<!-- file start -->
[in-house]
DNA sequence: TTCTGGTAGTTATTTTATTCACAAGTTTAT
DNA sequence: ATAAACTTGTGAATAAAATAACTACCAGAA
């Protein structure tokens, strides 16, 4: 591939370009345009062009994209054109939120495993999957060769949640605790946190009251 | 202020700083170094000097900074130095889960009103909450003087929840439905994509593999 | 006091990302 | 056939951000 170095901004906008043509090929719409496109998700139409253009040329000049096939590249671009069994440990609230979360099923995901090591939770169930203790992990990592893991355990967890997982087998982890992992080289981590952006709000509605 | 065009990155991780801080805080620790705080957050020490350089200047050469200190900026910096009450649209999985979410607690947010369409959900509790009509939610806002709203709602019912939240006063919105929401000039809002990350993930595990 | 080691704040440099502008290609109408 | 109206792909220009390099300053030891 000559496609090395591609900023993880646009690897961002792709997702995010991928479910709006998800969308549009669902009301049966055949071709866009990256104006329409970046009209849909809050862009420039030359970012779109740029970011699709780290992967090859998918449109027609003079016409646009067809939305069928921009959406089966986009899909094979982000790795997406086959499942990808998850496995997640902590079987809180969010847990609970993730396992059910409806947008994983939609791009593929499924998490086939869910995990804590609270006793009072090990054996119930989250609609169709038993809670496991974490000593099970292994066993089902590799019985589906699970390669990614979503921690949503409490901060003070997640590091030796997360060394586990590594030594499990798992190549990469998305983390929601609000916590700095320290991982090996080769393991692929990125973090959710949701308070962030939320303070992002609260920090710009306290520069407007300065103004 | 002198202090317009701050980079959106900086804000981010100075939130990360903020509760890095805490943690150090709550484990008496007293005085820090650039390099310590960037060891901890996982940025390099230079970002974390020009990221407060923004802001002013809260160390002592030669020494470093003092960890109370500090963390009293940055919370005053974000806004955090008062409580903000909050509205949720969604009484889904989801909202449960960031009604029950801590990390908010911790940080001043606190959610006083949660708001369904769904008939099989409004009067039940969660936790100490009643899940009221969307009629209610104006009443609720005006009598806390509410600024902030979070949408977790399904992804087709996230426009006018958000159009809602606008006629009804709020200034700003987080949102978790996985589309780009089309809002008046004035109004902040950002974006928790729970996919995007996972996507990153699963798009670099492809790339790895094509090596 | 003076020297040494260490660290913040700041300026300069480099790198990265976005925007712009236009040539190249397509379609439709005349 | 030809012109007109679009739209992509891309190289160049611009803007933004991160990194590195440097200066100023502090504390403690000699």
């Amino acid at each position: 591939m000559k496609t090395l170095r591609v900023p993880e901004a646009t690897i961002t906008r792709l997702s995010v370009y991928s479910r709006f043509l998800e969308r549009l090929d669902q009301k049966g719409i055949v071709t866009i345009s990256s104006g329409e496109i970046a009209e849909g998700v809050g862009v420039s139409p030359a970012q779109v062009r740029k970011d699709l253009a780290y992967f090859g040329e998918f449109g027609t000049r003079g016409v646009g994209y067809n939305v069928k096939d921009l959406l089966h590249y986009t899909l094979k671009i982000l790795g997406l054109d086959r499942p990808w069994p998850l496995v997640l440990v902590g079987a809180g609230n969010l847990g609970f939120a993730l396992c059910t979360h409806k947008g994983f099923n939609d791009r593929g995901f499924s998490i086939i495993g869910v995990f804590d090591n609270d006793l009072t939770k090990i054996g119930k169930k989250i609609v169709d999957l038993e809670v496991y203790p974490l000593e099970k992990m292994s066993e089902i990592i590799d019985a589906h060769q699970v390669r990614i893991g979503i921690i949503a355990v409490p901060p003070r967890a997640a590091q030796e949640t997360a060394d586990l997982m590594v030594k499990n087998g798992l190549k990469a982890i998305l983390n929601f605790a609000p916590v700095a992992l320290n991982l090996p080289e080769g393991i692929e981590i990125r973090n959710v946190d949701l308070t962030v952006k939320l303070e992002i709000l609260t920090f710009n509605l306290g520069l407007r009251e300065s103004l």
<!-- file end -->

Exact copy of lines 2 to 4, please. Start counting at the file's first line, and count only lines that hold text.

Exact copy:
DNA sequence: TTCTGGTAGTTATTTTATTCACAAGTTTAT
DNA sequence: ATAAACTTGTGAATAAAATAACTACCAGAA
């Protein structure tokens, strides 16, 4: 591939370009345009062009994209054109939120495993999957060769949640605790946190009251 | 202020700083170094000097900074130095889960009103909450003087929840439905994509593999 | 006091990302 | 056939951000 170095901004906008043509090929719409496109998700139409253009040329000049096939590249671009069994440990609230979360099923995901090591939770169930203790992990990592893991355990967890997982087998982890992992080289981590952006709000509605 | 065009990155991780801080805080620790705080957050020490350089200047050469200190900026910096009450649209999985979410607690947010369409959900509790009509939610806002709203709602019912939240006063919105929401000039809002990350993930595990 | 080691704040440099502008290609109408 | 109206792909220009390099300053030891 000559496609090395591609900023993880646009690897961002792709997702995010991928479910709006998800969308549009669902009301049966055949071709866009990256104006329409970046009209849909809050862009420039030359970012779109740029970011699709780290992967090859998918449109027609003079016409646009067809939305069928921009959406089966986009899909094979982000790795997406086959499942990808998850496995997640902590079987809180969010847990609970993730396992059910409806947008994983939609791009593929499924998490086939869910995990804590609270006793009072090990054996119930989250609609169709038993809670496991974490000593099970292994066993089902590799019985589906699970390669990614979503921690949503409490901060003070997640590091030796997360060394586990590594030594499990798992190549990469998305983390929601609000916590700095320290991982090996080769393991692929990125973090959710949701308070962030939320303070992002609260920090710009306290520069407007300065103004 | 002198202090317009701050980079959106900086804000981010100075939130990360903020509760890095805490943690150090709550484990008496007293005085820090650039390099310590960037060891901890996982940025390099230079970002974390020009990221407060923004802001002013809260160390002592030669020494470093003092960890109370500090963390009293940055919370005053974000806004955090008062409580903000909050509205949720969604009484889904989801909202449960960031009604029950801590990390908010911790940080001043606190959610006083949660708001369904769904008939099989409004009067039940969660936790100490009643899940009221969307009629209610104006009443609720005006009598806390509410600024902030979070949408977790399904992804087709996230426009006018958000159009809602606008006629009804709020200034700003987080949102978790996985589309780009089309809002008046004035109004902040950002974006928790729970996919995007996972996507990153699963798009670099492809790339790895094509090596 | 003076020297040494260490660290913040700041300026300069480099790198990265976005925007712009236009040539190249397509379609439709005349 | 030809012109007109679009739209992509891309190289160049611009803007933004991160990194590195440097200066100023502090504390403690000699």